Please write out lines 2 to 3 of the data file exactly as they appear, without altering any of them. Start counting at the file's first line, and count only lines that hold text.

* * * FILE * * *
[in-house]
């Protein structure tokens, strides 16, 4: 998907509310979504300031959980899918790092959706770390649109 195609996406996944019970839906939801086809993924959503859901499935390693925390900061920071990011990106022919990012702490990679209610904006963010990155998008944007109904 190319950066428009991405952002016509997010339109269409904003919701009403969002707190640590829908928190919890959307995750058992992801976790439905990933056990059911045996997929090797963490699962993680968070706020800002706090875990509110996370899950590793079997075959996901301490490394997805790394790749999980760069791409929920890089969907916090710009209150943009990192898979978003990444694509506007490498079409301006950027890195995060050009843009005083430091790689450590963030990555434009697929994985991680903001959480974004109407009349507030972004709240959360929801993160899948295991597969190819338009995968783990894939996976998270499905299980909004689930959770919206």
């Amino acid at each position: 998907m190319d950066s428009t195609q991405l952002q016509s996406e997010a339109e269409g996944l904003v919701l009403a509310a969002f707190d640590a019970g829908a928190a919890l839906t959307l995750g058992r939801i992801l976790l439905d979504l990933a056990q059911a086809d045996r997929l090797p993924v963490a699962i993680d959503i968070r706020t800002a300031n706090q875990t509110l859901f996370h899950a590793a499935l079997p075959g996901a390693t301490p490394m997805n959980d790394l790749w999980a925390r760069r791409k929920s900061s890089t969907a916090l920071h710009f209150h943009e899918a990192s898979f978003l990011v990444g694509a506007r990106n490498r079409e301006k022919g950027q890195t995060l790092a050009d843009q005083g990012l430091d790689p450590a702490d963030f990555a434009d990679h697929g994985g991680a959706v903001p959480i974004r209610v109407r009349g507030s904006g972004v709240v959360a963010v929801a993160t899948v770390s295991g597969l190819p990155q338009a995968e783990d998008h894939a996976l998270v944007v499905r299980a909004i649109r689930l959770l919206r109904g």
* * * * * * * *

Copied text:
């Protein structure tokens, strides 16, 4: 998907509310979504300031959980899918790092959706770390649109 195609996406996944019970839906939801086809993924959503859901499935390693925390900061920071990011990106022919990012702490990679209610904006963010990155998008944007109904 190319950066428009991405952002016509997010339109269409904003919701009403969002707190640590829908928190919890959307995750058992992801976790439905990933056990059911045996997929090797963490699962993680968070706020800002706090875990509110996370899950590793079997075959996901301490490394997805790394790749999980760069791409929920890089969907916090710009209150943009990192898979978003990444694509506007490498079409301006950027890195995060050009843009005083430091790689450590963030990555434009697929994985991680903001959480974004109407009349507030972004709240959360929801993160899948295991597969190819338009995968783990894939996976998270499905299980909004689930959770919206």
């Amino acid at each position: 998907m190319d950066s428009t195609q991405l952002q016509s996406e997010a339109e269409g996944l904003v919701l009403a509310a969002f707190d640590a019970g829908a928190a919890l839906t959307l995750g058992r939801i992801l976790l439905d979504l990933a056990q059911a086809d045996r997929l090797p993924v963490a699962i993680d959503i968070r706020t800002a300031n706090q875990t509110l859901f996370h899950a590793a499935l079997p075959g996901a390693t301490p490394m997805n959980d790394l790749w999980a925390r760069r791409k929920s900061s890089t969907a916090l920071h710009f209150h943009e899918a990192s898979f978003l990011v990444g694509a506007r990106n490498r079409e301006k022919g950027q890195t995060l790092a050009d843009q005083g990012l430091d790689p450590a702490d963030f990555a434009d990679h697929g994985g991680a959706v903001p959480i974004r209610v109407r009349g507030s904006g972004v709240v959360a963010v929801a993160t899948v770390s295991g597969l190819p990155q338009a995968e783990d998008h894939a996976l998270v944007v499905r299980a909004i649109r689930l959770l919206r109904g």